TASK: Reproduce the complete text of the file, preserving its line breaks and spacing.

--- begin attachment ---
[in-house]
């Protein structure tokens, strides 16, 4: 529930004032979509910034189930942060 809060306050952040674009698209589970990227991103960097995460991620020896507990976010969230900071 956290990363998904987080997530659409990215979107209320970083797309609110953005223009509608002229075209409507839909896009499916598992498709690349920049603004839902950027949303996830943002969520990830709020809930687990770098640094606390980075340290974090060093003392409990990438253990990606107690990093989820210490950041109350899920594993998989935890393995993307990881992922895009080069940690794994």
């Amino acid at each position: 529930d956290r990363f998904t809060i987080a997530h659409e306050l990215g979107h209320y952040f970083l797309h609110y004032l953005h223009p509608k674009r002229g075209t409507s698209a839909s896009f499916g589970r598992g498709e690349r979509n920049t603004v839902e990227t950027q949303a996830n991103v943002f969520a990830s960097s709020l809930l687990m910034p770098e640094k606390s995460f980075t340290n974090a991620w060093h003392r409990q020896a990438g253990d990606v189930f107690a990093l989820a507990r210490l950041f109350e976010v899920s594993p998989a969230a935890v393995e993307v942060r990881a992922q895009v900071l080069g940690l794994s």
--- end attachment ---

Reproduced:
[in-house]
């Protein structure tokens, strides 16, 4: 529930004032979509910034189930942060 809060306050952040674009698209589970990227991103960097995460991620020896507990976010969230900071 956290990363998904987080997530659409990215979107209320970083797309609110953005223009509608002229075209409507839909896009499916598992498709690349920049603004839902950027949303996830943002969520990830709020809930687990770098640094606390980075340290974090060093003392409990990438253990990606107690990093989820210490950041109350899920594993998989935890393995993307990881992922895009080069940690794994």
């Amino acid at each position: 529930d956290r990363f998904t809060i987080a997530h659409e306050l990215g979107h209320y952040f970083l797309h609110y004032l953005h223009p509608k674009r002229g075209t409507s698209a839909s896009f499916g589970r598992g498709e690349r979509n920049t603004v839902e990227t950027q949303a996830n991103v943002f969520a990830s960097s709020l809930l687990m910034p770098e640094k606390s995460f980075t340290n974090a991620w060093h003392r409990q020896a990438g253990d990606v189930f107690a990093l989820a507990r210490l950041f109350e976010v899920s594993p998989a969230a935890v393995e993307v942060r990881a992922q895009v900071l080069g940690l794994s």